This activity works best when students are silent and respectful of others. Allow teens a few minutes for each stage of life before suggesting they move onto the next stage. When they are finished, gather everyone together for some final questions.

  • Out of these three areas—past, present, and future—which one tends to give teens the most anxiety? (Some students might share that the present brings the most pressing challenges, but others might be fearful of the huge unknowns of adulthood or the consequences of a difficult or traumatic past.)
  • What happens when people try to force an event or milestone before the right time? (We might stunt personal growth or rush ahead foolishly into something we’re not ready for. It takes patience to wait for God’s timing.)
  • What can we do to discern a wise pace and rhythm in our lives? (We can reflect on what God has done in the past. We can seek counsel from experienced Christians. We can study the Scripture and see how God’s character is reflected in His actions.)

Encourage your class to spend time this week in prayer and reflection as they seek to offer those three columns to Jesus’ control.

As you close, spend a few moments in corporate prayer as you ask God to help you and your students live out the rhythm of your lives with patient, careful submission.

You should provide each student with index card and a pen/pencil. If your class is meeting online, have students bring an index card and pen/pencil with them to class. Ask them to divide their card into three columns: PAST, PRESENT, FUTURE.

In this step, you will be asking your students to examine their past, present, and future. All three areas will prompt different reflection, but each one leads directly to understanding God’s sovereignty over the seasons of their lives.

The three columns represent the three parts of our lives. All of us feel some anxiety about our PAST, PRESENT, and FUTURE. You will spend a few minutes focusing on each of these three areas, writing down any significant areas where you might feel unsure of God’s control or timing. This is a private reflective exercise, so you won’t need to share anything you write. Be honest with yourself as you write your questions.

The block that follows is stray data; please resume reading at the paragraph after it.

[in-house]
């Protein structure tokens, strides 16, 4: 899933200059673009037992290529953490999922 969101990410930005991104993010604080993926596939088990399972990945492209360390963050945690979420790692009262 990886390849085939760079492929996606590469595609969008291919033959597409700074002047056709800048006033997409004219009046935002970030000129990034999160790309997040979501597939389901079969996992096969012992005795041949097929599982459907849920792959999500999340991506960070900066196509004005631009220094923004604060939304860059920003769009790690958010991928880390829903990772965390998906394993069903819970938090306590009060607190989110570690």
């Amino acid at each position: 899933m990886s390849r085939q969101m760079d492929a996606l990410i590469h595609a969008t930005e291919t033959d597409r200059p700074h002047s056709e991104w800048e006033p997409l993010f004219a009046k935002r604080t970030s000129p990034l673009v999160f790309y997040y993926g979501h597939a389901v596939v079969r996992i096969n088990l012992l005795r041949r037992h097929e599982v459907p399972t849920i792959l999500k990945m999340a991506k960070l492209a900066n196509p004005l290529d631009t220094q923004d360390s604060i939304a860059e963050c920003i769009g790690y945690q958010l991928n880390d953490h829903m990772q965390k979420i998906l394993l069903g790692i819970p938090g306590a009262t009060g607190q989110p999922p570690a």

This activity works best when students are silent and respectful of others. Allow teens a few minutes for each stage of life before suggesting they move onto the next stage. When they are finished, gather everyone together for some final questions.

  • Out of these three areas—past, present, and future—which one tends to give teens the most anxiety? (Some students might share that the present brings the most pressing challenges, but others might be fearful of the huge unknowns of adulthood or the consequences of a difficult or traumatic past.)
  • What happens when people try to force an event or milestone before the right time? (We might stunt personal growth or rush ahead foolishly into something we’re not ready for. It takes patience to wait for God’s timing.)
  • What can we do to discern a wise pace and rhythm in our lives? (We can reflect on what God has done in the past. We can seek counsel from experienced Christians. We can study the Scripture and see how God’s character is reflected in His actions.)

Encourage your class to spend time this week in prayer and reflection as they seek to offer those three columns to Jesus’ control.

As you close, spend a few moments in corporate prayer as you ask God to help you and your students live out the rhythm of your lives with patient, careful submission.